Nobody wants an electric car

Despite the Government's increasingly desperate efforts, the awkward truth remains that most people simply refuse to make the switch

Electric vehicle

It was a symbol of personal freedom. It transformed how we worked, and helped create the suburbs. It made it easier to connect with friends and family than it had ever been before. 

When the petrol car became a mass market product at the start of the 20th century it was one of the most radical innovations of all time, one that fundamentally changed the way we live. There was “a car for every purse and purpose,” in the words of Alfred Sloan, the industrial genius who created General Motors. And yet, 100 years later, Sloan’s formula is, regrettably, no longer true. The petrol car is being turned into an unaffordable luxury, out of reach of most ordinary people - and given that electric vehicles won’t work for many of us the era of the car may be coming to a close. 

Over the last few years, the Government has thrown everything it can think of at forcing us to switch to electric vehicles. There are big subsidies on offer, both for the car itself and for a home charging port. There are tax breaks for company vehicles, long since phased out for the petrol equivalent. There are exemptions from resident’s parking permits, and from the increasingly bewildering array of congestion and clean air charges that now mean driving from one British city to another involves almost as much paperwork as getting a visa for North Korea. 

And from next year onwards, the auto manufacturers will have to meet a target of selling 22pc electric vehicles, rising to 52pc by 2028, ahead of a complete ban on the sale of new petrol cars by 2030. 

There is a problem, however. Despite all the incentives, most of us are not yet convinced about making the switch. According to a survey this week by Auto Trader, only 47pc of drivers believe that an electric vehicle will work for them, while 56pc of drivers felt that they were too expensive to buy. In fact, there are a whole range of reasons why people don’t want them. They are expensive, with average prices above traditional models. The charging network is hopelessly inadequate, especially if, like most people, you don’t have your own driveway. There are doubts over how long the batteries last, minor collisions can cost thousands to repair if the power unit is damaged, and there is even a risk of them catching fire in enclosed space.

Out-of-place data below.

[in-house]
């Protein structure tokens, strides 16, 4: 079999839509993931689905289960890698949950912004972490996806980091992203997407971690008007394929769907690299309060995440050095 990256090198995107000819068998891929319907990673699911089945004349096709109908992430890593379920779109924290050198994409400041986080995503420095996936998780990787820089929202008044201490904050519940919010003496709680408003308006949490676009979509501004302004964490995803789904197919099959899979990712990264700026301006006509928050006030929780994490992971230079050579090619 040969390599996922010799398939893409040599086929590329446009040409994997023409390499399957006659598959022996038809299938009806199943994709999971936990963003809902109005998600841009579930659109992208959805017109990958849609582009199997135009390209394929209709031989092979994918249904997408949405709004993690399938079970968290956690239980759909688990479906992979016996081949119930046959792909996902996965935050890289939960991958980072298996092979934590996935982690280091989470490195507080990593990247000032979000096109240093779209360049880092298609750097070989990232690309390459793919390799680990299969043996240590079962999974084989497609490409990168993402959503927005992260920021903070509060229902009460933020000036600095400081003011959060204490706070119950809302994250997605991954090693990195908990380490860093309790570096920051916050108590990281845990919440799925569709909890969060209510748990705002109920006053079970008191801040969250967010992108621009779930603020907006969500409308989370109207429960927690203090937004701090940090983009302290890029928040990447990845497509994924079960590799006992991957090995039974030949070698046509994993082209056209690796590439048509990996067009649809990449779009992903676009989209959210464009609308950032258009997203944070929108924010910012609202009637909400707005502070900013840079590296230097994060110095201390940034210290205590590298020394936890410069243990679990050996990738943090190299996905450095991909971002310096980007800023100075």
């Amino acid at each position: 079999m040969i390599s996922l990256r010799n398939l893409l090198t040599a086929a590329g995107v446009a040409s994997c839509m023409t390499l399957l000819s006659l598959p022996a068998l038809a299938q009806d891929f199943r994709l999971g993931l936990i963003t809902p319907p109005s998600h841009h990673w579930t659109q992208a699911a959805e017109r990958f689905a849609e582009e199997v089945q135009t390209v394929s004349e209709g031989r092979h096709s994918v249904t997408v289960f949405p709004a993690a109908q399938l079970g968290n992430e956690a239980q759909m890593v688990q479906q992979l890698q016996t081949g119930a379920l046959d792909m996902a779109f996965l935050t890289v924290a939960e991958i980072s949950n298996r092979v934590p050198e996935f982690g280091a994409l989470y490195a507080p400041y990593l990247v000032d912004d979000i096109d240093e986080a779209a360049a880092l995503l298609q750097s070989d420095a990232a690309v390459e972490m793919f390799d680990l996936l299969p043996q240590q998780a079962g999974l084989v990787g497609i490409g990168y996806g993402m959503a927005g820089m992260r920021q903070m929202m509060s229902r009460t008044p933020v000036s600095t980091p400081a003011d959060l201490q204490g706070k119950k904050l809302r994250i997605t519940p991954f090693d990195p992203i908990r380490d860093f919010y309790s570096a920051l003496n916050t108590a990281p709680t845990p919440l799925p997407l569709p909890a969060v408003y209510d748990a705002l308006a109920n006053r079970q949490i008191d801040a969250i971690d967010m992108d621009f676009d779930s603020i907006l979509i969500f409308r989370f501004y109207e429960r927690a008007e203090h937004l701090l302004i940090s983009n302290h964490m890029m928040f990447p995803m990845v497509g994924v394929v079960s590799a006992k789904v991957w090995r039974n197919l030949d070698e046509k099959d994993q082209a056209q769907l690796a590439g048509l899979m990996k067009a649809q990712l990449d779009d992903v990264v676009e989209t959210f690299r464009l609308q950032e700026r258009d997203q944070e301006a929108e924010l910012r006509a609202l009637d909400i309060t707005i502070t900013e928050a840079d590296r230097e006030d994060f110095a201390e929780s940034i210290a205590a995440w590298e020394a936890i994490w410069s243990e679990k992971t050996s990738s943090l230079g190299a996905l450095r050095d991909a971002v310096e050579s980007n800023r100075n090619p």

And yet, at the same time petrol cars are becoming increasingly unaffordable. There already was a trend for new cars to get more and more expensive: from 2011 to 2021 the average price of a new car in the UK rose by 39pc, compared to a 22pc rise in average wages, according to research by Moneybarn. But as quotas are introduced, that will only accelerate, since the only way the manufacturers can meet the target, at the same time as protecting profit margins, will be to make fossil-fuel driven models pricier and pricier. Add in the soaring cost of insurance, and the vast range of Ulez-style charges, and one point is clear. A petrol car will be a high-end luxury product, restricted to a tiny minority. 

The result? Car ownership will soon be following home ownership into dramatic decline, driven off the road by central planning, and short-sighted, chaotic government policies. Instead, people will be forced onto shambolic public transport that might just about work in inner London, and within a few other major cities, but is practically non-existent in the suburbs, small towns or villages. In reality, the end of the car era will be the greatest backward step in living standards in recent memory. In terms of mobility and freedom it will take us right back to the 19th century - and it will be entirely our own fault.